Thursday, August 12, 2010
My Woodstock . . . and the Woodstock Nation
Years ago, I was walking through the countryside as the trees’ long shadows became overwhelmed by dusk. I spied a young couple and their friend leaving an old country house and they were carrying chairs. Then, they brought out a card table, a pitcher of lemonade, and their instruments: two guitars and a flute. She wore a long summer dress that caught the breeze. The friends chatted in low tones, chuckling after a bird called out to them. I watched as they set up in the front yard with only yellow lamplight from the house to see by. I edged closer and listened to them play their music, wishing I lived there too. I stayed there a long time, listening. I am still wistful about that.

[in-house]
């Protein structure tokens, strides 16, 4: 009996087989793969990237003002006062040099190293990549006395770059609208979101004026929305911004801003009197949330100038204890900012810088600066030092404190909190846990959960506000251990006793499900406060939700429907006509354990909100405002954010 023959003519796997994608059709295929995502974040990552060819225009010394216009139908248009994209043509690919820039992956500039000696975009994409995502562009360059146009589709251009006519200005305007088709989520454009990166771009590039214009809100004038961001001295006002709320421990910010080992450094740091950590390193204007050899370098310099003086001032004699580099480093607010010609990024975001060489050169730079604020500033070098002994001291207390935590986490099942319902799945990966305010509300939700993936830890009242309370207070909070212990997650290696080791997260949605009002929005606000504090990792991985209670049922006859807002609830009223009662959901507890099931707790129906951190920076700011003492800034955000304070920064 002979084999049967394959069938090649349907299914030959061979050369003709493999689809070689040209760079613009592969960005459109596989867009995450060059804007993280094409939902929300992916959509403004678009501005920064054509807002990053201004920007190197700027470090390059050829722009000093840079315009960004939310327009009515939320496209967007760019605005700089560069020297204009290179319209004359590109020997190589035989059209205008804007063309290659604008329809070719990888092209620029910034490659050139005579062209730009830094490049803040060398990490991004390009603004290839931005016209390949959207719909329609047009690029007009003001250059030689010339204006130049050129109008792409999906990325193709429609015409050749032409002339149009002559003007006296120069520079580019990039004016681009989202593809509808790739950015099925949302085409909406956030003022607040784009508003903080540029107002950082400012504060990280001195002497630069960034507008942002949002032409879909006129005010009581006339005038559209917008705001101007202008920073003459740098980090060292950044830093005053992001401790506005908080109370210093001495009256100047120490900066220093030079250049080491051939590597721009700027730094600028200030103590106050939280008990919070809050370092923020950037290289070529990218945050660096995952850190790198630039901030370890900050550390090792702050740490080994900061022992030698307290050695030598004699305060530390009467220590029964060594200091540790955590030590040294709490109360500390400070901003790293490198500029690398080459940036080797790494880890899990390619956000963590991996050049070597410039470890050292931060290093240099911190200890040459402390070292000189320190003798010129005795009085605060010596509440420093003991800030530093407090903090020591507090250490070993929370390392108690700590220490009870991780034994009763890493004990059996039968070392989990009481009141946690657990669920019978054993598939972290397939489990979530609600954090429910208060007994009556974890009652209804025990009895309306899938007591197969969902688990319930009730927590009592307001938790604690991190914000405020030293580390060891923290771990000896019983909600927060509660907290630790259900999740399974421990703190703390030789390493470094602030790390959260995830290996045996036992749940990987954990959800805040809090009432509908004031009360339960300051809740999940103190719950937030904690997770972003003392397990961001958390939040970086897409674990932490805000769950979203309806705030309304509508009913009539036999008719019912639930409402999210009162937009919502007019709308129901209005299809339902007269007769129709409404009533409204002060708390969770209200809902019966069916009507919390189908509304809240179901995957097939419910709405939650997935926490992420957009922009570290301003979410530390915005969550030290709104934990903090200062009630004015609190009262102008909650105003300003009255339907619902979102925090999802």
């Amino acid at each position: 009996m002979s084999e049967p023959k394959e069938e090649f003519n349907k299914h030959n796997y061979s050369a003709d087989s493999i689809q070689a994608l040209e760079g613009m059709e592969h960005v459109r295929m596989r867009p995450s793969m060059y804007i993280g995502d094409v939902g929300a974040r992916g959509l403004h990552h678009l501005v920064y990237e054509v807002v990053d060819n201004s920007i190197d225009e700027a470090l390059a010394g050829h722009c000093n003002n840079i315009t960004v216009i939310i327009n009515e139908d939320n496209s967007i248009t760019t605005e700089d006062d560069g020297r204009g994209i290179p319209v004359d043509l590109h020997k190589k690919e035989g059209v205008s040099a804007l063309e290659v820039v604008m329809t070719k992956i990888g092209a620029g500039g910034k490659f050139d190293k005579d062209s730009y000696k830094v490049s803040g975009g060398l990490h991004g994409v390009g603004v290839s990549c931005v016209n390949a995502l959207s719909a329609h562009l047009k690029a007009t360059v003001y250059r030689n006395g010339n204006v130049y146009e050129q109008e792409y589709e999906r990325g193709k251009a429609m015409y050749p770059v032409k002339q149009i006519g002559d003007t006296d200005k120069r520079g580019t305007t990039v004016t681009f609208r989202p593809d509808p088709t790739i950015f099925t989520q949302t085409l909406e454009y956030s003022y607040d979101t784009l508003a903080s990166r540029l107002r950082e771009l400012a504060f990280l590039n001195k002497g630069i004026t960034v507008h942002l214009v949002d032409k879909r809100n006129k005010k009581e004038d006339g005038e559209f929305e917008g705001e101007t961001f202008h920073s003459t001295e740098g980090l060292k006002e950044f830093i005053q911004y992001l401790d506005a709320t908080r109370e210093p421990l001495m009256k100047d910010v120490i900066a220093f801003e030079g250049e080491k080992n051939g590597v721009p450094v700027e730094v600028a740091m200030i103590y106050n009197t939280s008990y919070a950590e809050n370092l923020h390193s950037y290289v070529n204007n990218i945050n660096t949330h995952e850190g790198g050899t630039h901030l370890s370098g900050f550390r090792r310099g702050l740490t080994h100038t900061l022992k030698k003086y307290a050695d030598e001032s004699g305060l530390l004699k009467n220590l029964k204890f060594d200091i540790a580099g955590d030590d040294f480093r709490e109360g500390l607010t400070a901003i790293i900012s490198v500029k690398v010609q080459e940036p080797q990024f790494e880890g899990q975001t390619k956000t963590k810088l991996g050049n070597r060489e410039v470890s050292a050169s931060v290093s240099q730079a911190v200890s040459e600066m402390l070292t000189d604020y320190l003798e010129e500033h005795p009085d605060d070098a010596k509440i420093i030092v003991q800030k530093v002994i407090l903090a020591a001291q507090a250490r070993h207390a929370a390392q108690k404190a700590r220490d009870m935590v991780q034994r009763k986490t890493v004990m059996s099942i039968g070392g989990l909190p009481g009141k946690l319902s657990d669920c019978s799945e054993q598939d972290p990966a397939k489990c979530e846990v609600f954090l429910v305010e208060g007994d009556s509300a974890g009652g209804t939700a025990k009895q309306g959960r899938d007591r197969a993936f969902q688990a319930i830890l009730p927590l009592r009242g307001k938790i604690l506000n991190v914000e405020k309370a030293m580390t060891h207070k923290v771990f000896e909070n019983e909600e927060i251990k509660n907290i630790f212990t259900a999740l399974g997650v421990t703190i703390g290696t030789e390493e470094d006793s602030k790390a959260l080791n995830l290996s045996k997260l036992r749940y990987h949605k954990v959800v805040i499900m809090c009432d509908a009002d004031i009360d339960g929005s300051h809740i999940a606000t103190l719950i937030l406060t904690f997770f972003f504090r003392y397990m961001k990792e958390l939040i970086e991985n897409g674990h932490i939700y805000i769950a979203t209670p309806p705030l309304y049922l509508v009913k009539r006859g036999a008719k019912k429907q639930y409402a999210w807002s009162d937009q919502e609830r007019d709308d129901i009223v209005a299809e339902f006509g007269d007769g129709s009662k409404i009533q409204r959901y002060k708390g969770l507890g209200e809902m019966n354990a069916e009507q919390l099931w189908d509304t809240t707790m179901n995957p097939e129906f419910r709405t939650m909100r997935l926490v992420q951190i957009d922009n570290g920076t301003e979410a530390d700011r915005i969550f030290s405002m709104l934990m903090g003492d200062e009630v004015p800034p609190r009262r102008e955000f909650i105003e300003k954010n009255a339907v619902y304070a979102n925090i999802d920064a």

The ideals responsible for the 1969 concert’s success as a peaceful statement and joyful expression have their roots in the shadow of Overlook, a mountain sacred to the Iroquois, just west of the Hudson River in upstate New York. The spirit that transcends place but is present there in abundance is a touchstone for many of us and we know who we are—we are the Woodstock Nation.